Monthly Archives: May 2014

Fungal endophyte-grass symbiosis: deciphering the molecular crosstalk

Professor Barry Scott, Massey University

RSNZ Manawatu Branch May 2014 meeting

7.30 pm Tuesday, 20 May 2014, Te Manawa – Art Gallery, 326 Main Street, Palmerston North 

Epichloё endophytes are a group of fungi that form mutually beneficial symbiotic associations with temperate grasses in both natural and agricultural ecosystems. These fungi colonise the intercellular spaces of leaves and produce a range of novel metabolites that confer bioprotective benefits to the host, including protection from insect and mammalian predators, protection from fungal disease and drought tolerance. In return the host provides a specialised ecological niche for the endophyte to grow and a means for dissemination through the seed.

 The goal of my research programme is to understand the molecular dialogue that occurs between fungus and plant to regulate fungal synthesis of protective metabolites and restrict growth of the endophyte within the leaves so the interaction remains symbiotic. Using molecular genetic techniques we have cloned and characterised fungal genes for the synthesis of some of the key bioprotective metabolites, unravelled the biochemical pathways, and used this knowledge to develop molecular tests for rapid assessment of the metabolic potential of an association. Our pioneering work on one group of compounds led to a productive collaboration with a major international drug company.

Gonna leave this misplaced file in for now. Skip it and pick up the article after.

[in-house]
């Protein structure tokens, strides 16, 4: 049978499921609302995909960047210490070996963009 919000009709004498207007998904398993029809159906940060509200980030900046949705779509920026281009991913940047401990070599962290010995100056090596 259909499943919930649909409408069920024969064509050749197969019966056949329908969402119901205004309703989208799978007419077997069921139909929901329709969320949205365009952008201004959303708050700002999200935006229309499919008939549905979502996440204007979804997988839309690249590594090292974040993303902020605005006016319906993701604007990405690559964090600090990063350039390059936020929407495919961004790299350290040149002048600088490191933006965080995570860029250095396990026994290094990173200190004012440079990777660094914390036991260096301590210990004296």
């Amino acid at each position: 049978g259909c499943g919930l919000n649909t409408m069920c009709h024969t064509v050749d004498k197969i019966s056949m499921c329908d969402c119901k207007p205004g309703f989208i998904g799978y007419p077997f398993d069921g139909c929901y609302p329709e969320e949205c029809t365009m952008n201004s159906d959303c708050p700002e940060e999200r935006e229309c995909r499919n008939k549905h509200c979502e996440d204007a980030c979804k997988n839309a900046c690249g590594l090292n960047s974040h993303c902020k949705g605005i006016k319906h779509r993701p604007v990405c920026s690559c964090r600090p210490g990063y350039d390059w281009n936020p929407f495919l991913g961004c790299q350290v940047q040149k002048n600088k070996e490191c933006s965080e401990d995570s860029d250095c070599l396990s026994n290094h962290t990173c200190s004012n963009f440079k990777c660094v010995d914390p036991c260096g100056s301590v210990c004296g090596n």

In parallel we have used genetics to identify key fungal genes that regulate growth of the endophyte in the plant. This work has provided important new insights into what defines a symbiont versus a pathogen. Surprisingly, oxygen radicals are an important component of this signalling system. The proteins involved are closely related to those found in mammalian blood cells to produce oxygen radicals to kill microbial pathogens; a result highlighting the remarkable interconnectedness of different biological processes.

A strong theme of this talk will be the interconnectedness of the science underlying different biological processes and the importance of team-work and international collaboration in establishing those connections.

Barry Scott is Professor of Molecular Genetics at Massey University. His research focuses on understanding the molecular basis of agriculturally beneficial symbiotic interactions between plants and microbes. He was elected a fellow of the Royal Society of NZ in 2010 and awarded a Humboldt Research Award from the Alexander von Humboldt Foundation (Germany) in 2014. He has been awarded the New Zealand Association of Scientists Marsden Medal (2013), a Massey University Research Medal for PhD supervision (2007) and the NZ Society for Biochemistry and Molecular Biology award for excellence in research (2005). He is a Director of New Zealand Genomics Ltd, a company set up to facilitate genomics research in NZ.

 All warmly welcome